The televised view of his new office is a color explosion compared to the drab grey basement. Watching him from here I feel like we're the first family on the block to get color TV. Or, to use an example from my own childhood (instead of my Dad's), it's like when 'Family Ties' went to Europe, and suddenly the episode was shot on location on film. Everything looks different and better.
Wednesday, March 12, 2008
I don't like using a flash, and avoid it when I can. First, I think they make pictures look terrible and second, a bright flash of light draws a lot of attention.
At the corporate gig on Monday, as we were waiting to be announced, I pulled out my camera to take a candid shot, not realizing that the flash was on. It was bright, and for a second I thought, "Oh shit, that was unprofessional." Then I immediately switched to no-flash and started taking more pictures.
In retrospect, no one attending the convention seemed to notice. Young said he had no idea it happened. Marla and Eddie clearly did, though.
As blurry as it is, I love this picture. What I love most about it is that I have no idea if Eddie and Marla are playing up their "what the fuck, Arnie" response for the camera, or if they're really that alarmed.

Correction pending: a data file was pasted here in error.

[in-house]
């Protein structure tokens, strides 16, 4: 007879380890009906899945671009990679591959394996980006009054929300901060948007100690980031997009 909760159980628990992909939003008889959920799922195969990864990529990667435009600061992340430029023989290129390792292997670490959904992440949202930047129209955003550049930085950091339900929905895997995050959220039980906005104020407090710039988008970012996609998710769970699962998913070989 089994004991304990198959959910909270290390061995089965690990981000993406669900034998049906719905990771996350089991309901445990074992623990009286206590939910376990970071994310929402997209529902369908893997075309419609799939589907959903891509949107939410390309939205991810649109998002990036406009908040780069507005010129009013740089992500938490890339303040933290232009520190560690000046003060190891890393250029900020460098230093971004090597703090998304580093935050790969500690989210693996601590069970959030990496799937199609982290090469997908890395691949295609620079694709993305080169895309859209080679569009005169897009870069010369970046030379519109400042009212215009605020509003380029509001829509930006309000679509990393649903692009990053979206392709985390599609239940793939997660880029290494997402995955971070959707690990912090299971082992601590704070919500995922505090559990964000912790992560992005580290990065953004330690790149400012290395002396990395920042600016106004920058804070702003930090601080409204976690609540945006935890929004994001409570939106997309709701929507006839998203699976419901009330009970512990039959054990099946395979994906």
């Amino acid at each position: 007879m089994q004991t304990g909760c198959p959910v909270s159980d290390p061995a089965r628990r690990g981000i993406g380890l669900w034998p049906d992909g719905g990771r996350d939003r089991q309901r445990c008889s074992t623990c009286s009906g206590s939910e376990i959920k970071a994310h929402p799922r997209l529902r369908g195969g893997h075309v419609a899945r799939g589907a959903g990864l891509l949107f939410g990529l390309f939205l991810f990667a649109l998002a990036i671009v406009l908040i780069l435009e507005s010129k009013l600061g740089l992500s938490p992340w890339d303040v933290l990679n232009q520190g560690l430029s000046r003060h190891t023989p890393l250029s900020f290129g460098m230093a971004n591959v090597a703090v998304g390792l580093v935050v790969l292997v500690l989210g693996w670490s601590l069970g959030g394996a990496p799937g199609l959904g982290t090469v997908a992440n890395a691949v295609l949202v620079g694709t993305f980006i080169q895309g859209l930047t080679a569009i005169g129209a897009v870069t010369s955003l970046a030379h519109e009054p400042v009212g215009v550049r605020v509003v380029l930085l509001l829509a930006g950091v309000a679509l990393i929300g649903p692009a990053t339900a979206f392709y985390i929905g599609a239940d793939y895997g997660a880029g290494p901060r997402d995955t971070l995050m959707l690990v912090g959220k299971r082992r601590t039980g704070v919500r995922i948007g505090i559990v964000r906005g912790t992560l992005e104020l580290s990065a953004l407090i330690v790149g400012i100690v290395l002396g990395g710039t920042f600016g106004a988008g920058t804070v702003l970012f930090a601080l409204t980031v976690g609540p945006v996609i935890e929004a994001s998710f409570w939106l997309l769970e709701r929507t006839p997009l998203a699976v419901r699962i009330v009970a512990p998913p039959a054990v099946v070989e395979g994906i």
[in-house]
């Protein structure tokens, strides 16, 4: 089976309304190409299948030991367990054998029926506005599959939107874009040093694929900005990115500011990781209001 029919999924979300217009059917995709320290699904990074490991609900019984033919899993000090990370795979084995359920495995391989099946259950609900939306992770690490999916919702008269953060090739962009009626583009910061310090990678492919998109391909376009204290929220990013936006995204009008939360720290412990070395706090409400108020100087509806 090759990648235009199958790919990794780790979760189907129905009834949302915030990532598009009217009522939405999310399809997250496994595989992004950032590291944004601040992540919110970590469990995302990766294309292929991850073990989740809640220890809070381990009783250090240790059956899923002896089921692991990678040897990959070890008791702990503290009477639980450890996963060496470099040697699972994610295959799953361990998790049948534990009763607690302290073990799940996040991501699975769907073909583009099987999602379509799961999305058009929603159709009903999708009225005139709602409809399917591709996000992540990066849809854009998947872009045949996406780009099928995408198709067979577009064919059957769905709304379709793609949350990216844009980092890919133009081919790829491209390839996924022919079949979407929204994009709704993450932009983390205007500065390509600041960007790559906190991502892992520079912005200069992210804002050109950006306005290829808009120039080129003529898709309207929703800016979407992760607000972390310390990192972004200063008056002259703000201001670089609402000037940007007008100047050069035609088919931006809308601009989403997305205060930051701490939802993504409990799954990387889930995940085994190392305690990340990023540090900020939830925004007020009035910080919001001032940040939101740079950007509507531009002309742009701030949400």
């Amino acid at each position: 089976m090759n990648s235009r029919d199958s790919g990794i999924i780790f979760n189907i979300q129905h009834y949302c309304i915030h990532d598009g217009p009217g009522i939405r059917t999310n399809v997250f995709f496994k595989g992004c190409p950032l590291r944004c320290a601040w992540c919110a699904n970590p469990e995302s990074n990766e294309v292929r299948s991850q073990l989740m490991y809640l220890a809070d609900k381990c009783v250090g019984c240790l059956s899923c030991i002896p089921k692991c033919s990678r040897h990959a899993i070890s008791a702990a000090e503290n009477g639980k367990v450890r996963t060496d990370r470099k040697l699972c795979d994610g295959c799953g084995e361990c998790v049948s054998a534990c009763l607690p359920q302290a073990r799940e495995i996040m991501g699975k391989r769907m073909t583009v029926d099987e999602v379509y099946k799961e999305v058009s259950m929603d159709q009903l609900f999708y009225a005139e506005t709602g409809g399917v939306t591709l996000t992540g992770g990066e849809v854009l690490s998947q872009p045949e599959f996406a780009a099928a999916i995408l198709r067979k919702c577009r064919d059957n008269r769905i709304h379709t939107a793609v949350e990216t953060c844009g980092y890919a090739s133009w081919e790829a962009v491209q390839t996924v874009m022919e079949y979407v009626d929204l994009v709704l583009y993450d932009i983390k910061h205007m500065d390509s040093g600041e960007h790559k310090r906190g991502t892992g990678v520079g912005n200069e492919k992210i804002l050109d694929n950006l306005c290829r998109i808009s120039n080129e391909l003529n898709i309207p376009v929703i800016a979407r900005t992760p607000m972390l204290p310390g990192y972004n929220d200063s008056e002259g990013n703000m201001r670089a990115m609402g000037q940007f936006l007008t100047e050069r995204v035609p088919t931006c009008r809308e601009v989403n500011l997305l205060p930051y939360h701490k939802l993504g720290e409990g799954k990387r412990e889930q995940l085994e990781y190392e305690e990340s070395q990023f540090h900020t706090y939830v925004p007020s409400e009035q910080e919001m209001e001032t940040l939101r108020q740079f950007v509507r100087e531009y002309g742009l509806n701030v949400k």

Tuesday, March 11, 2008
Nate is moving to New York soon with his Team Submarine partner. They don't have anything lined up yet, but it seems like the time to do it. Bigger showcases. More industry. Cooler.
Nate: I'm trying to save up. I've budgeted myself at $50 a week for food and entertainment until the move.
Me: Not counting groceries?
Nate: No that includes groceries. All food. All entertainment. $50.
We've been stockpiling 'Nate the Intern' audio, but eventually we'll have to phase his character out of the game.
Nate: I think we should kill him off.
The big move is sometime late next month, I think.
Me: Good luck. When you end up doing the Team Submarine Variety Hour on TBS, and you need an intern character, keep me in mind.
Nate: If we ever do get a show, I really do hope it's on TBS.
Monday, March 10, 2008
Getting ready to run on "stage" for a Whirled News Corporate Gig.
Corporate gigs can sometimes be rough. Performing in a hotel convention room for an unresponsive audience under all kinds of restrictions. At first I was a little worried about this one, especially when an organizer said, "We've put our newsletter in with the other newspapers for people to cut articles out of. Just a heads up... the articles are mostly about things like human trafficking and horrible botched illegal abortions, so... you might not want to make fun of that stuff."
The show ended up being great, though. We had fun. They had fun.